In re Ross

Marrama permits relief that’s not explicitly prohibited by the Code, even if policies shown in the statute suggest otherwise.

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Case Type:
Consumer
Case Status:
Reversed and Remanded
Citation:
No. 15-2222 (In re Ross, 2017 U.S. App. LEXIS 10236 (3d Cir. Pa. June 8, 2017) (3rd Circuit, Jun 06,2017) Not Published
Tag(s):
Ruling:
A bankruptcy court has the general authority to impose a filing injunction after a chapter 13 debtor moves for voluntary dismissal under 11 U.S.C.S. § 1307(b). However, the injunction imposed against the debtor in this case was an abuse of discretion because it barred the debtor from making any bankruptcy filings anywhere for the indefinite future absent the bankruptcy court's express permission, which, among other things, was harsher than the 180-day restriction imposed on bad faith debtors under 11 U.S.C.S. § 109(g).
Procedural context:
On Appeal from the United States District Court for the Eastern District of Pennsylvania
Facts:
Appellant Raymond Ross and his wife Sandra lived in their home in Ambler, Pennsylvania, since 1993. In 2003, the Rosses took on a mortgage from Appellee AmeriChoice Federal Credit Union. The Rosses fell behind on their payments, and in 2012 AmeriChoice filed a foreclosure action in Pennsylvania state court. The state court entered default judgment against the Rosses, and AmeriChoice scheduled a sheriff's sale to be held on October 30, 2013. The day before the sheriff's sale, Raymond1 —acting alone, without Sandra—filed the first of the Rosses' three relevant Chapter 13 bankruptcy petitions. Raymond's first petition triggered Chapter 13's automatic stay and put a halt to the sheriff's sale, but was dismissed about six months later after Raymond failed to make required payments. AmeriChoice rescheduled the sheriff's sale for August 27, 2014. On the day of the rescheduled sale, Raymond filed a second Chapter 13 petition—the one that led to this appeal—stalling the sale for a second time. The Bankruptcy Court quickly granted AmeriChoice relief from the automatic stay, and the sheriff's sale was rescheduled yet again, this time for October 29, 2014. On that day, however, Sandra filed her own Chapter 13 petition, delaying the sale of the Rosses' property a third time. Sandra's case was assigned to the same Bankruptcy Judge overseeing Raymond's case, and a week later the court dismissed Sandra's petition for failure to obtain required pre-petition credit counseling. In Raymond's second case, AmeriChoice filed a motion under 11 U.S.C. § 1307(c) to either convert Raymond's case to Chapter 7 or dismiss it altogether due to what AmeriChoice saw as Raymond's bad faith use of the bankruptcy process. Following a hearing at which the debtor-husband did not appear, the Bankruptcy Court issued an Order dismissing Raymond's case “with prejudice,” and further providing that “the Debtor is not permitted to file another bankruptcy case without express permission from this Court.” Thereafter, in a subsequent motion by Appellee, the Bankruptcy Court issued an order in Sandra's bankruptcy case enjoining her "from filing another bankruptcy for 180 days" from the date of the Order. Americhoice and the debtors ultimately entered into a global settlement. Raymond sought this appeal to reverse the Bankruptcy Court's order barring further filings for him absent the Bankruptcy Court's permission.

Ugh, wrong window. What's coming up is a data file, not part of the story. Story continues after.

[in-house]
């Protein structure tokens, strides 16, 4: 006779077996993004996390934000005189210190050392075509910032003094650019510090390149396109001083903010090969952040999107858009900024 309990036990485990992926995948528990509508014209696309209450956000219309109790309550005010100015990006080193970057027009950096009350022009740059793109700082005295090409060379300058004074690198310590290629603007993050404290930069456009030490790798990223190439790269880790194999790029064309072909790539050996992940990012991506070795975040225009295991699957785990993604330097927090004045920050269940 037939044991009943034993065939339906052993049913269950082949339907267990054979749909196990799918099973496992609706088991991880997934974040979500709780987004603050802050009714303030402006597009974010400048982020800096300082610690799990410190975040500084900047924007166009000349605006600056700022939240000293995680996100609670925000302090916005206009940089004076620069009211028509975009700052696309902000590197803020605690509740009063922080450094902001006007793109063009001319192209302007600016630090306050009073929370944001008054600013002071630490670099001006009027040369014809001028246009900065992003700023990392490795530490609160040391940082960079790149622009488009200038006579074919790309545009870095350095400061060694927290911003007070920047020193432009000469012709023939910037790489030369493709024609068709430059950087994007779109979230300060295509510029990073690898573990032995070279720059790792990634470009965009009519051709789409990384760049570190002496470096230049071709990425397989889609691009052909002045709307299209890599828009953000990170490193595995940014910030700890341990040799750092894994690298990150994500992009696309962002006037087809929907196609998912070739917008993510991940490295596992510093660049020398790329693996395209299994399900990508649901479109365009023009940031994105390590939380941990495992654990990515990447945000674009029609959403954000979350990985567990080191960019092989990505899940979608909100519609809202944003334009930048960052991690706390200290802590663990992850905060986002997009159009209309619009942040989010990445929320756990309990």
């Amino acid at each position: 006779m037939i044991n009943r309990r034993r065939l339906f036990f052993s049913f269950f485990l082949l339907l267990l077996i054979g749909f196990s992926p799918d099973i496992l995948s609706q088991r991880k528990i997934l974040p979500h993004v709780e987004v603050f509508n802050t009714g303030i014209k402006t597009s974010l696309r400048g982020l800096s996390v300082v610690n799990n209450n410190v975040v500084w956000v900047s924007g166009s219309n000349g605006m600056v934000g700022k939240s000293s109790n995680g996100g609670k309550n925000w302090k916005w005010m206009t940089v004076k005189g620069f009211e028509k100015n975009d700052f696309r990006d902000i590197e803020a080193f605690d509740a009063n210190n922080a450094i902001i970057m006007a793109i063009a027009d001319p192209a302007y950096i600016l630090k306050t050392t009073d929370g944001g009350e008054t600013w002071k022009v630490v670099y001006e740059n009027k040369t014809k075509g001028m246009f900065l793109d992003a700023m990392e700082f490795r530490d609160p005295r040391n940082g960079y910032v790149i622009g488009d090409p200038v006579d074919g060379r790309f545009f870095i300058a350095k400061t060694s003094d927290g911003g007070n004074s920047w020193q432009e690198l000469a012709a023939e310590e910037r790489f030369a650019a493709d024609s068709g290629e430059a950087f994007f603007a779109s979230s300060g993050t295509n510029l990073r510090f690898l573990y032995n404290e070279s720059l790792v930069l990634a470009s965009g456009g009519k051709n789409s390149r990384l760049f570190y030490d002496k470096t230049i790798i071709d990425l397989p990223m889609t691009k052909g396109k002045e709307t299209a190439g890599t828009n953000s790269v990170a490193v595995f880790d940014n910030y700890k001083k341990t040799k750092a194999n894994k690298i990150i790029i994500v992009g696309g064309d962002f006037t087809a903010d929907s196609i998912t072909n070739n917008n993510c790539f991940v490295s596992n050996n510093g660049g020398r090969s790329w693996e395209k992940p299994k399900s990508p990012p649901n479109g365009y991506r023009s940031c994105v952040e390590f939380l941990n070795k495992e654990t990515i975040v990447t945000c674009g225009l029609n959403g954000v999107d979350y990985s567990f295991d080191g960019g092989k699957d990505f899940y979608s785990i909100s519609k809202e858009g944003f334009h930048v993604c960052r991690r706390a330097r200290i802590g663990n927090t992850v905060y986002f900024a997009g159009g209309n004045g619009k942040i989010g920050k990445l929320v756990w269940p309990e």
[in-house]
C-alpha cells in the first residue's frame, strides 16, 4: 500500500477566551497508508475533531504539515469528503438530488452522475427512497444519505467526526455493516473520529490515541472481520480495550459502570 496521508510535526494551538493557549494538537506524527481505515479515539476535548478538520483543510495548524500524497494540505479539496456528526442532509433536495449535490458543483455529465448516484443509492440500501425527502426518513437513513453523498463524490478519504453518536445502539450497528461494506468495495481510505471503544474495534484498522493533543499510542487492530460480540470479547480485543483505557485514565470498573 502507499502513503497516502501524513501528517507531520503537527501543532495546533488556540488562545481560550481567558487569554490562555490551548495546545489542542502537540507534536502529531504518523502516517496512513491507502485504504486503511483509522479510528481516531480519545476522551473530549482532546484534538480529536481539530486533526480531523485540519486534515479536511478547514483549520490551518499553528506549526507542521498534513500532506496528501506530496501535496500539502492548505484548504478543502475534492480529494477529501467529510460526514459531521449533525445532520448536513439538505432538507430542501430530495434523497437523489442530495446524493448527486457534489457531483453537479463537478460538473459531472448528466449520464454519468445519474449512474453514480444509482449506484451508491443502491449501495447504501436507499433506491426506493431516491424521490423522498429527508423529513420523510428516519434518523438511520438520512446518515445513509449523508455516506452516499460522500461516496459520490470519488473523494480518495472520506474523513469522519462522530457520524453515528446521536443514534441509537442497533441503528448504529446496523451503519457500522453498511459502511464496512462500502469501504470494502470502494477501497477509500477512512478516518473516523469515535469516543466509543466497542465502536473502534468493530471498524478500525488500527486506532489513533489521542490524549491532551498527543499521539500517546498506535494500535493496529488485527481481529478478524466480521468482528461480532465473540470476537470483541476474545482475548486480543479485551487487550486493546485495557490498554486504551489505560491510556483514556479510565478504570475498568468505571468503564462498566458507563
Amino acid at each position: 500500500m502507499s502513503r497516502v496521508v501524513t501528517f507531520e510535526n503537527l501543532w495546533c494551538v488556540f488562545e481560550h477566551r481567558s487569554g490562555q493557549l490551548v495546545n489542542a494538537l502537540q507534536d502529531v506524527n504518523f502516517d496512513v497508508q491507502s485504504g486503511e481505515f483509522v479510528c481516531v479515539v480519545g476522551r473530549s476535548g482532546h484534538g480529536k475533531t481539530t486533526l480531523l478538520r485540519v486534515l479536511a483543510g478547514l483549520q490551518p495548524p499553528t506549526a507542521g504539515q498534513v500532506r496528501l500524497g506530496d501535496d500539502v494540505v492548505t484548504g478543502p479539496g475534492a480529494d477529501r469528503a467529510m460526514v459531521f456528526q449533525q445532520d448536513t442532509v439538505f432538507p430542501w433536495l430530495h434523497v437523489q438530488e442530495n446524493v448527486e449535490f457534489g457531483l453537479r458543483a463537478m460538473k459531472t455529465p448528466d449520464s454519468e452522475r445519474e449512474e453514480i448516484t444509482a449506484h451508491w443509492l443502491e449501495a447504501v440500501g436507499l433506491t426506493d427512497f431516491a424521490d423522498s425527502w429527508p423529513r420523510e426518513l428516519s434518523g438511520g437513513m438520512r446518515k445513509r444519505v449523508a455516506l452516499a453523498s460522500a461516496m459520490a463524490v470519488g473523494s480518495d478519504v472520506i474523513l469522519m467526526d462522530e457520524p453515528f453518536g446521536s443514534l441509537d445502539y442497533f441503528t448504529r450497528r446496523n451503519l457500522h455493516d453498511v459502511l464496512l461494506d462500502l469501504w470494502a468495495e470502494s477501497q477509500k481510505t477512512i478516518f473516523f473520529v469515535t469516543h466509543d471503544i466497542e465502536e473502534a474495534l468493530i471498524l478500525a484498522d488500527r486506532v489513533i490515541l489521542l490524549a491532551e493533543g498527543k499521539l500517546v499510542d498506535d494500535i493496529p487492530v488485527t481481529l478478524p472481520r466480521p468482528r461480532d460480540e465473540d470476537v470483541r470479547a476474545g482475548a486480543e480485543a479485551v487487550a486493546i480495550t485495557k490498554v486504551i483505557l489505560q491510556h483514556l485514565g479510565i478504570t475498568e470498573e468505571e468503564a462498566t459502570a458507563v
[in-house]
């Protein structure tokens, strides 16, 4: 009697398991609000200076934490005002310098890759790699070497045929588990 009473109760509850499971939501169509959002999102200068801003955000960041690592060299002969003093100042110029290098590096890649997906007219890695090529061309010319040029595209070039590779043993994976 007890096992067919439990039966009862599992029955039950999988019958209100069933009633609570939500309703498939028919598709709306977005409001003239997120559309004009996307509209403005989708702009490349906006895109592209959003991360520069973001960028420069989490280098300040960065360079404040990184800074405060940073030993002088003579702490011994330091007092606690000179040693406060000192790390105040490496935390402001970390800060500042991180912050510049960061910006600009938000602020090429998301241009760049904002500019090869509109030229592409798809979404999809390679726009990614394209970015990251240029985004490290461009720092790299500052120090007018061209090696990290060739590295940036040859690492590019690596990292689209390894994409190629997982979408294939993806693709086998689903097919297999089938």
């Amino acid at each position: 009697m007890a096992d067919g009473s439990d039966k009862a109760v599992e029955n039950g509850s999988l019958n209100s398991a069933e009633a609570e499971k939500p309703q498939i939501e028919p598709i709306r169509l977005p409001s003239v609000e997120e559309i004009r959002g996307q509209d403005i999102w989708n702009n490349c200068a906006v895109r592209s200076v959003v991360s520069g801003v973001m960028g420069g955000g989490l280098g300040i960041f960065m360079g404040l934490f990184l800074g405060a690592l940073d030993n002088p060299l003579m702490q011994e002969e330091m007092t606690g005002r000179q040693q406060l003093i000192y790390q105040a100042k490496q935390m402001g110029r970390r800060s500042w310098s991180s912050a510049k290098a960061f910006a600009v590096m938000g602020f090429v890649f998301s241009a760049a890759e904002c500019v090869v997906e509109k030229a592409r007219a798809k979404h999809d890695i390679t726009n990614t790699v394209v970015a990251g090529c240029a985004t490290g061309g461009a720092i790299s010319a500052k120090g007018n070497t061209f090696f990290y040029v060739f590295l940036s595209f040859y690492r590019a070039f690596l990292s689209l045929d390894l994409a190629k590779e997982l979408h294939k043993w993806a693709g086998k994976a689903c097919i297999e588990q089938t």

Judge(s):
VANASKIE, KRAUSE, and NYGAARD

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